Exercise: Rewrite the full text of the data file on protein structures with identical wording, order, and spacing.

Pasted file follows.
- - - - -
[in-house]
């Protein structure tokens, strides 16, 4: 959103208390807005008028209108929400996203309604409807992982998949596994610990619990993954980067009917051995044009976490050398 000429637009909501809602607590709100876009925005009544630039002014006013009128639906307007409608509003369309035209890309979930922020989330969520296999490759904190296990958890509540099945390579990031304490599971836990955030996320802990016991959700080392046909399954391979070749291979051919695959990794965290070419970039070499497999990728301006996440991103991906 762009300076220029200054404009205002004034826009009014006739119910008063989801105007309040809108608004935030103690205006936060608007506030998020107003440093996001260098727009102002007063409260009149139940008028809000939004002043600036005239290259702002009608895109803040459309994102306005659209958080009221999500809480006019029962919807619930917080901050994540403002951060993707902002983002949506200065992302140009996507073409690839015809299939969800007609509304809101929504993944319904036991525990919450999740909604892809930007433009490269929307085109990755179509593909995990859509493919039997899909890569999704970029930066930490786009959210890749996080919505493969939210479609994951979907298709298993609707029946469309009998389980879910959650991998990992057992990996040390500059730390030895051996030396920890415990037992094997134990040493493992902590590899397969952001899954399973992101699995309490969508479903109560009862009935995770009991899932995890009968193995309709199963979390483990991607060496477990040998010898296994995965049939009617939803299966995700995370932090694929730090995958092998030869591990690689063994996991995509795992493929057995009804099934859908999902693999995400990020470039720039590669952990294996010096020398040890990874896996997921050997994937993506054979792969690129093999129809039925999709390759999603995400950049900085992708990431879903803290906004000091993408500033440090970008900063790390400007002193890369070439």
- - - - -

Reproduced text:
[in-house]
């Protein structure tokens, strides 16, 4: 959103208390807005008028209108929400996203309604409807992982998949596994610990619990993954980067009917051995044009976490050398 000429637009909501809602607590709100876009925005009544630039002014006013009128639906307007409608509003369309035209890309979930922020989330969520296999490759904190296990958890509540099945390579990031304490599971836990955030996320802990016991959700080392046909399954391979070749291979051919695959990794965290070419970039070499497999990728301006996440991103991906 762009300076220029200054404009205002004034826009009014006739119910008063989801105007309040809108608004935030103690205006936060608007506030998020107003440093996001260098727009102002007063409260009149139940008028809000939004002043600036005239290259702002009608895109803040459309994102306005659209958080009221999500809480006019029962919807619930917080901050994540403002951060993707902002983002949506200065992302140009996507073409690839015809299939969800007609509304809101929504993944319904036991525990919450999740909604892809930007433009490269929307085109990755179509593909995990859509493919039997899909890569999704970029930066930490786009959210890749996080919505493969939210479609994951979907298709298993609707029946469309009998389980879910959650991998990992057992990996040390500059730390030895051996030396920890415990037992094997134990040493493992902590590899397969952001899954399973992101699995309490969508479903109560009862009935995770009991899932995890009968193995309709199963979390483990991607060496477990040998010898296994995965049939009617939803299966995700995370932090694929730090995958092998030869591990690689063994996991995509795992493929057995009804099934859908999902693999995400990020470039720039590669952990294996010096020398040890990874896996997921050997994937993506054979792969690129093999129809039925999709390759999603995400950049900085992708990431879903803290906004000091993408500033440090970008900063790390400007002193890369070439």